The Brunner standard is a legal test used in certain circumstances to determine whether a borrower’s federal student loans can be discharged in bankruptcy. The test was established by the U.S. Supreme Court in the case of Brunner v. New York State Higher Education Services Corp. (1987).
The Brunner test has three prongs:
- Hardship: The borrower must prove that repaying the loans would impose an undue hardship on the borrower and their dependents.
- Good faith: The borrower must demonstrate that they have made a good faith effort to repay the loans.
- Persistence: The borrower must show that their financial hardship is likely to persist for a significant portion of the repayment period.
To meet the Brunner standard, a borrower must satisfy all three prongs. If a borrower is able to demonstrate that repaying their federal student loans would result in undue hardship, the loans may be discharged in bankruptcy. It’s important to note that discharging student loans in bankruptcy is a difficult process and may not be available in all cases. It’s recommended that you consult with a bankruptcy attorney for guidance.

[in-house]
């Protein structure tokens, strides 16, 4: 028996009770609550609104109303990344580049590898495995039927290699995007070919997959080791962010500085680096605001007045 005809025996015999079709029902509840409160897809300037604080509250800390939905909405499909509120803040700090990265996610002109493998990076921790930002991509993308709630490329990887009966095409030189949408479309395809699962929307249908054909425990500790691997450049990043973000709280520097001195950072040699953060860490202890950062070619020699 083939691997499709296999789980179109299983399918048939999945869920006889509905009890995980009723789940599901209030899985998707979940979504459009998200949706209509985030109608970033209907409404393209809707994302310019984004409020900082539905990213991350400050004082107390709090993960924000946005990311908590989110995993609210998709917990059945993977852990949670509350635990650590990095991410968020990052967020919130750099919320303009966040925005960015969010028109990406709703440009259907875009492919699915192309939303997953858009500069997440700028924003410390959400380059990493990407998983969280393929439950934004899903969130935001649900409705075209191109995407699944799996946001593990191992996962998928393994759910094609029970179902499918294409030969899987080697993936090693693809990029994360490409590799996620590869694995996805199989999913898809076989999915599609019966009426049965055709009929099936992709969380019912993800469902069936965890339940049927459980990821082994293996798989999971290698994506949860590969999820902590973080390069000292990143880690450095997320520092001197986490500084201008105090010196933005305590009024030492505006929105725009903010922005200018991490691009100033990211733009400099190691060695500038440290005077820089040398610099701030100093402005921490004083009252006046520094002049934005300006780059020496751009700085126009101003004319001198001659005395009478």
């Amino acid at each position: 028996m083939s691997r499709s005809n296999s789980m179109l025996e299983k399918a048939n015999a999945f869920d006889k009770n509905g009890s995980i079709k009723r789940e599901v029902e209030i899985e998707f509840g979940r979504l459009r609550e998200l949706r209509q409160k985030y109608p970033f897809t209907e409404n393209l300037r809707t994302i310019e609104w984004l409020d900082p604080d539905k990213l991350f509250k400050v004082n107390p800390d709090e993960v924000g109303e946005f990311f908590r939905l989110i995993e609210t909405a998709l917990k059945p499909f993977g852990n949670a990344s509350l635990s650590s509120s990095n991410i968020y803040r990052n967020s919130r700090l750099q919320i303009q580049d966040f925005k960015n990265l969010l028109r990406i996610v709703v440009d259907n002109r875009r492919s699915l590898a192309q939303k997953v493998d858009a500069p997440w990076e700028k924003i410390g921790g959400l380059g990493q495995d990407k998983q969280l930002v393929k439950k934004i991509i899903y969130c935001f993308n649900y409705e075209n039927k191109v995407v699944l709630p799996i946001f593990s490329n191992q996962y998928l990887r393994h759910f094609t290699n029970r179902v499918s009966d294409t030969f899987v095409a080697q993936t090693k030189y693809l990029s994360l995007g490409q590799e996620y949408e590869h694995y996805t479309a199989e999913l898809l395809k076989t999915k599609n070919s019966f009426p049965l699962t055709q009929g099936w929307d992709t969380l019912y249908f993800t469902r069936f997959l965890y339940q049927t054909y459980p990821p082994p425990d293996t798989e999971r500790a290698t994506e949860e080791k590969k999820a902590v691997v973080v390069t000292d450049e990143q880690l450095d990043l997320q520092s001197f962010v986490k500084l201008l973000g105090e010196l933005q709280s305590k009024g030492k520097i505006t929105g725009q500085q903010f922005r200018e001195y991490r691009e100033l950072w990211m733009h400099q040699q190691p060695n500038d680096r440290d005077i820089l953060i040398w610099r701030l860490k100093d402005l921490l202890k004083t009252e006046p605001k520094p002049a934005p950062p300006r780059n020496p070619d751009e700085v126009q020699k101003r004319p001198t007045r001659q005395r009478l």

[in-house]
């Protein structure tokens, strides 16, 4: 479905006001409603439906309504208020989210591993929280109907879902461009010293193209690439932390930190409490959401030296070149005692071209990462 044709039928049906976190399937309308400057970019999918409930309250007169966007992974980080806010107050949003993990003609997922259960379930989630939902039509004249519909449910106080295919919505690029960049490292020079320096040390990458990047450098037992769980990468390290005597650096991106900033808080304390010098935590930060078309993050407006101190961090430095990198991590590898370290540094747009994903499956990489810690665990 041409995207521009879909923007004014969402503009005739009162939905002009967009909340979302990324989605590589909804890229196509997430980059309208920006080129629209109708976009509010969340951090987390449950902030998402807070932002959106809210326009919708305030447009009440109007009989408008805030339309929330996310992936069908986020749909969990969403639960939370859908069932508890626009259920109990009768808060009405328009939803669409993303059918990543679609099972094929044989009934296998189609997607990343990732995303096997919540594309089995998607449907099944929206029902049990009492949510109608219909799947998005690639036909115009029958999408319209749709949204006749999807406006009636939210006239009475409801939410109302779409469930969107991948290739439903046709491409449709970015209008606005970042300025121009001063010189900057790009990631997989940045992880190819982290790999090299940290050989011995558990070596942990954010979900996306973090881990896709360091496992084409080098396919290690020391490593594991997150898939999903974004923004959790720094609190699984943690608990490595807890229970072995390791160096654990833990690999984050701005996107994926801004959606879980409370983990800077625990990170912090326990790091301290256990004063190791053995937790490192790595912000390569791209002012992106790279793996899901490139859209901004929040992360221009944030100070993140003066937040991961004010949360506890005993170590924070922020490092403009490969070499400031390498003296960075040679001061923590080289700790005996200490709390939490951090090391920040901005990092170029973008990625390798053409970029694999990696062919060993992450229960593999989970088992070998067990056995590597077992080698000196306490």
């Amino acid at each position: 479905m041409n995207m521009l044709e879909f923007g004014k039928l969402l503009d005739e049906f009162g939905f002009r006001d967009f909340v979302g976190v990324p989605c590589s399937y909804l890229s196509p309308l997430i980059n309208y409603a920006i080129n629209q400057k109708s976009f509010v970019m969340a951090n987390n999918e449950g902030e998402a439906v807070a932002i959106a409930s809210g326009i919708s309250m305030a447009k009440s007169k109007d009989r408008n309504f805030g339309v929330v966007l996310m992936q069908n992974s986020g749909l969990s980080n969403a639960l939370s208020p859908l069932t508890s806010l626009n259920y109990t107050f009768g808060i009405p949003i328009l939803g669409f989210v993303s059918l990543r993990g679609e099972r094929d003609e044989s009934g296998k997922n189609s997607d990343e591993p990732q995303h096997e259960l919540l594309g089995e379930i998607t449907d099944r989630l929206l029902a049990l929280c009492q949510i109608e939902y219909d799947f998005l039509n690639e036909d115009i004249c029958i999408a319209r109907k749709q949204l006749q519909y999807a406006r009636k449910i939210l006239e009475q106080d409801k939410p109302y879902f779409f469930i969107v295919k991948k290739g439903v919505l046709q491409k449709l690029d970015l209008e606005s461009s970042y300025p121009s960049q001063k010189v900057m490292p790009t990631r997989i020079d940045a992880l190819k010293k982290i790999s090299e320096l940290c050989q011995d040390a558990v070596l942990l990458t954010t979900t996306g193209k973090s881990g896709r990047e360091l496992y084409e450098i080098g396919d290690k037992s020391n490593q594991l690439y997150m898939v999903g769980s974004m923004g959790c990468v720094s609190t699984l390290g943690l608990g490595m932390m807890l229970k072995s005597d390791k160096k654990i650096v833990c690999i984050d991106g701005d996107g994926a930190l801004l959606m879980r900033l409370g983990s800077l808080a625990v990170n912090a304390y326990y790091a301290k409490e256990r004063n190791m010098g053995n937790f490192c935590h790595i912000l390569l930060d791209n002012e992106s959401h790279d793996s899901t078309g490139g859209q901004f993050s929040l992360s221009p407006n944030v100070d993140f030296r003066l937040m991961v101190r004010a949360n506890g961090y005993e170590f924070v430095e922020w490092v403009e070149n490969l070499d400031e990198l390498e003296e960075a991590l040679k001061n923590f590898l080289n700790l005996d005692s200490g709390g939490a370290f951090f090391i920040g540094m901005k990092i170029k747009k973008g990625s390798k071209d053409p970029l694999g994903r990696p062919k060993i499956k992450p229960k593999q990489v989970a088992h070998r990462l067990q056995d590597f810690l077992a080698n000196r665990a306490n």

As of November 2022, there is new DOJ guidance which will allow a borrower to submit an attestation as to his or her “undue hardship” along with the filing of an adversary proceeding in a bankruptcy (any chapter). We expect this will result in many more discharges for federal loans than the Brunner standard has permitted over the years. Even though the Brunner standard will remain unchanged, the way it is being interpreted is changing to benefit more debtors!